Look at HIV/AIDS in the global context and this becomes clear. Though its transmission levels are more or less under control in the affluent West, it remains one of the world’s most lethal infectious diseases, claiming the lives of almost a million people each year. In several countries across Sub-Saharan Africa, it is the leading cause of death, accounting for a quarter of all fatalities. Yet as people die in their hundreds of thousands, high-income countries have reduced funding in recent years for the HIV response in poorer nations; a massive 7% decrease was reported between 2015 and 2016. And as other nations bolster their foreign aid budgets in the wake of COVID-19, the UK has chosen to slash its annual commitment from 0.7% to 0.5% of gross national income.

AIDS will only cease to be a threat when the response to it is globally co-ordinated, sustained and immune to this kind of prevalence elasticity in foreign aid. And as wealthy countries emerge from their domestic coronavirus crises, efforts – and, crucially, resources such as vaccines – must be directed to flashpoints in regions less equipped to handle the disease. US President Joe Biden’s support for waiving COVID-19 vaccine patents is a positive step. Viruses don’t respect sovereignty or state borders. There’s no use thinking, “We’re OK, so let’s move on…”

Busting Myths

The obvious corrective for such inhumane attitudes, whether they affect the global or local population, is empathy. One afternoon in November 1991, the LA Lakers basketball player Earvin “Magic” Johnson – a much-loved, heterosexual sports star – stood before a room full of journalists and announced his retirement “because of the HIV virus that I have”. His revelation – as well as the AIDS-related death of a haemophiliac teenager called Ryan White the previous year – had the effect of universalising the crisis in the US, a country whose government had hitherto largely treated it as an irrelevance or a joke. (Ronald Reagan, the president when AIDS first emerged, refused even to mention its name in public until 1985.)

Such moments of dawning fellow feeling are welcome, galvanising support for effective, society-wide responses – yet they also speak of the tragic limitations of our compassion. What does it say of us when we are moved to action only by the plight of those we identify with tribally? Hildebrandt at the LSE made it clear that, as a Niebuhrite pragmatist, he was not waiting for a “kumbaya moment where everyone becomes empathetic about people who are less fortunate than us. I think the best we can do is minimise the opposition to helping people who are disproportionately affected.”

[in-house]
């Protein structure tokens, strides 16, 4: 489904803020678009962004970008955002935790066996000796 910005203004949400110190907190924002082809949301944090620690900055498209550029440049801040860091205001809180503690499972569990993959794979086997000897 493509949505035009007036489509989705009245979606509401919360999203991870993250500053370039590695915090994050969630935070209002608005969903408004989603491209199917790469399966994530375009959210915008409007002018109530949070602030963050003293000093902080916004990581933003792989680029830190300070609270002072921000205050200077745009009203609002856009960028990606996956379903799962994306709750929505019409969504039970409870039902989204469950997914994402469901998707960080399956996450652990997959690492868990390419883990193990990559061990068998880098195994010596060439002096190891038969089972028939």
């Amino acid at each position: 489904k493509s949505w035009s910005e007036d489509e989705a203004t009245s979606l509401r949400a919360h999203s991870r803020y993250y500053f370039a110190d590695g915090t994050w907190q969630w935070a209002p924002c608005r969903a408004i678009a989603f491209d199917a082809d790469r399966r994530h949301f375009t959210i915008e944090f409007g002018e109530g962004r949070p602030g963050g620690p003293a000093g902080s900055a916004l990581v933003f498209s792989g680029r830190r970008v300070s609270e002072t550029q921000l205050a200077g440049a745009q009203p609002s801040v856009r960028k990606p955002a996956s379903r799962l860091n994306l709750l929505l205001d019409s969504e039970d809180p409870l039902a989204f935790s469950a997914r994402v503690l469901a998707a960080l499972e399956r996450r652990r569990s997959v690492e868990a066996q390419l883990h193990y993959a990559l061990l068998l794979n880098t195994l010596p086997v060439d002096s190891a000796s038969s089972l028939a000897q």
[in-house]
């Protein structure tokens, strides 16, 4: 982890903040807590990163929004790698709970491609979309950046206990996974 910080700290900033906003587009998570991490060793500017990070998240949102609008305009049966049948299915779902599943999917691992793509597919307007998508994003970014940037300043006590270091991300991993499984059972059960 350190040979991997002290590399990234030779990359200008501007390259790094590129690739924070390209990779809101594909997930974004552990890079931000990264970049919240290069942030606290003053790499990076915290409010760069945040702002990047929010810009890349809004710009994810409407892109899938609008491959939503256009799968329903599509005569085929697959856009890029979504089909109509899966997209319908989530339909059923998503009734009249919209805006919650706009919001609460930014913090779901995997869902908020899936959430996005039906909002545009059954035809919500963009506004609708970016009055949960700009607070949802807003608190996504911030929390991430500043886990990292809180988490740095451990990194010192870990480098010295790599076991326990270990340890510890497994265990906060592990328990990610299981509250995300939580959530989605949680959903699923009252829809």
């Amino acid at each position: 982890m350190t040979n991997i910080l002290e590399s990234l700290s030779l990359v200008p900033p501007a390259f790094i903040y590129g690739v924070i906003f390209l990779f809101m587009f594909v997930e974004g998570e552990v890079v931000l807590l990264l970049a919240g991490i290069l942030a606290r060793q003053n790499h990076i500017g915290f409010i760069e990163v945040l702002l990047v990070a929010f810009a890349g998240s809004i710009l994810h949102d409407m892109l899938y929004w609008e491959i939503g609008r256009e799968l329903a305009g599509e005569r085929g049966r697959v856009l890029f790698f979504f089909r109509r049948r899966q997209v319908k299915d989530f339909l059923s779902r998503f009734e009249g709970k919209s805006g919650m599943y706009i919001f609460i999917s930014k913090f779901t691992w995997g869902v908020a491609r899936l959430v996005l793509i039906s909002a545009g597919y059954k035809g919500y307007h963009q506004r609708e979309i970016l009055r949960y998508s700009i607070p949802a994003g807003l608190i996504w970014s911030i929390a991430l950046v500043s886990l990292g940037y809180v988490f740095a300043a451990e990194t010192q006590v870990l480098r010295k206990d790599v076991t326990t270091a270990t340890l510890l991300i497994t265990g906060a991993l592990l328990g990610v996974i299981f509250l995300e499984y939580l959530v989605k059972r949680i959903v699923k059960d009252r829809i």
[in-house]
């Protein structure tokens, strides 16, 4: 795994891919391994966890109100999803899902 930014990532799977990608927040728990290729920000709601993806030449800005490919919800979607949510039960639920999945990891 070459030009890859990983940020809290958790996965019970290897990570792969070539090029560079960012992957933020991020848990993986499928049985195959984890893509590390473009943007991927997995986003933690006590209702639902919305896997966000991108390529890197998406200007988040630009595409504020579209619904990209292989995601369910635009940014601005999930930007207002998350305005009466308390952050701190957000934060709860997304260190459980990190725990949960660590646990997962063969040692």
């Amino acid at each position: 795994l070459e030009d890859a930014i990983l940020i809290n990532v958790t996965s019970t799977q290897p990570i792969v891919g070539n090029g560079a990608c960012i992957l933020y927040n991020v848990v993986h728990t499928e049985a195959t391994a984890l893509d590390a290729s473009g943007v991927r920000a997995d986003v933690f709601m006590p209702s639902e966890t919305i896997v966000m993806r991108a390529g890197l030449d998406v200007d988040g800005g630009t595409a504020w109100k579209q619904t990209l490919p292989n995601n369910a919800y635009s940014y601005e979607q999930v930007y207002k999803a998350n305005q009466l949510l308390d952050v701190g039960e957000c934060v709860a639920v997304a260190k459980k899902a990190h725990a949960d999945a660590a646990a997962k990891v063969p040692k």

And so, those such as Takudzwa Mukiwa, the head of social marketing at the Terrence Higgins Trust, continue in their work against the backdrop of “cuts in statutory funds”, which have afflicted HIV and AIDS advocacy since austerity policies began to bite in 2012. With less money, he and others rely on ingenuity to help the marginalised communities still living through a crisis that the majority now assumes is a thing of the past. Mukiwa, who pioneered digital schemes that apply the marketing strategies of money-transfer companies to offer HIV services to black Africans in the UK, told me he was optimistic about the current government’s commitment to step up its work in HIV prevention. Yet he also insisted: “For us to make progress, we have to have a lens on equity, to make sure that we are not leaving anyone behind.”

Elsewhere in London, Matt Hodson of AidsMap, who was diagnosed with HIV in 1998, fights to challenge “the stigmas still associated with living with HIV”, which he believes are the “largest single barrier to testing”. He does so through his charity, and also by dispelling myths about the disease by publicly living a fit, healthy and ordinary life. In the UK, at least, HIV may no longer be the death sentence that Nic Roeg’s headstone warned of. But the battle against AIDS continues – as I suspect it will for COVID-19, for many years to come.